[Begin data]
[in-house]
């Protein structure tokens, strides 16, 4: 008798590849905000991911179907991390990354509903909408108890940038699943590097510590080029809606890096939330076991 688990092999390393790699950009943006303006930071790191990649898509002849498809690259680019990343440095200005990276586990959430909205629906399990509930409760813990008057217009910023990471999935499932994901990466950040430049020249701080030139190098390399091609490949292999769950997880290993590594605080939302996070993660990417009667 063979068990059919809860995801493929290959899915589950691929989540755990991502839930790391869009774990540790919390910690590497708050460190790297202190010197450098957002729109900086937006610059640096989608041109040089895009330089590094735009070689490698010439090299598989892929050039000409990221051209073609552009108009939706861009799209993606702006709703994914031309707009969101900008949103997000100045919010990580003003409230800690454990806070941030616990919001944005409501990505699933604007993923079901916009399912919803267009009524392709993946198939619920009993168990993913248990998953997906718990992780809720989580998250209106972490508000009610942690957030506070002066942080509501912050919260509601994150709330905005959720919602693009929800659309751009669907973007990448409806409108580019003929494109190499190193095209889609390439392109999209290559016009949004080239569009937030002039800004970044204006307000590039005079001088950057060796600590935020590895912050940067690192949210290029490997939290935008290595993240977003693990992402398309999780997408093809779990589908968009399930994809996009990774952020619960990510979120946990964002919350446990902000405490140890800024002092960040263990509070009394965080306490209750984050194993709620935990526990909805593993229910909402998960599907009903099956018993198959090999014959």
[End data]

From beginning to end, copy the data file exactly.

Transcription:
[in-house]
């Protein structure tokens, strides 16, 4: 008798590849905000991911179907991390990354509903909408108890940038699943590097510590080029809606890096939330076991 688990092999390393790699950009943006303006930071790191990649898509002849498809690259680019990343440095200005990276586990959430909205629906399990509930409760813990008057217009910023990471999935499932994901990466950040430049020249701080030139190098390399091609490949292999769950997880290993590594605080939302996070993660990417009667 063979068990059919809860995801493929290959899915589950691929989540755990991502839930790391869009774990540790919390910690590497708050460190790297202190010197450098957002729109900086937006610059640096989608041109040089895009330089590094735009070689490698010439090299598989892929050039000409990221051209073609552009108009939706861009799209993606702006709703994914031309707009969101900008949103997000100045919010990580003003409230800690454990806070941030616990919001944005409501990505699933604007993923079901916009399912919803267009009524392709993946198939619920009993168990993913248990998953997906718990992780809720989580998250209106972490508000009610942690957030506070002066942080509501912050919260509601994150709330905005959720919602693009929800659309751009669907973007990448409806409108580019003929494109190499190193095209889609390439392109999209290559016009949004080239569009937030002039800004970044204006307000590039005079001088950057060796600590935020590895912050940067690192949210290029490997939290935008290595993240977003693990992402398309999780997408093809779990589908968009399930994809996009990774952020619960990510979120946990964002919350446990902000405490140890800024002092960040263990509070009394965080306490209750984050194993709620935990526990909805593993229910909402998960599907009903099956018993198959090999014959």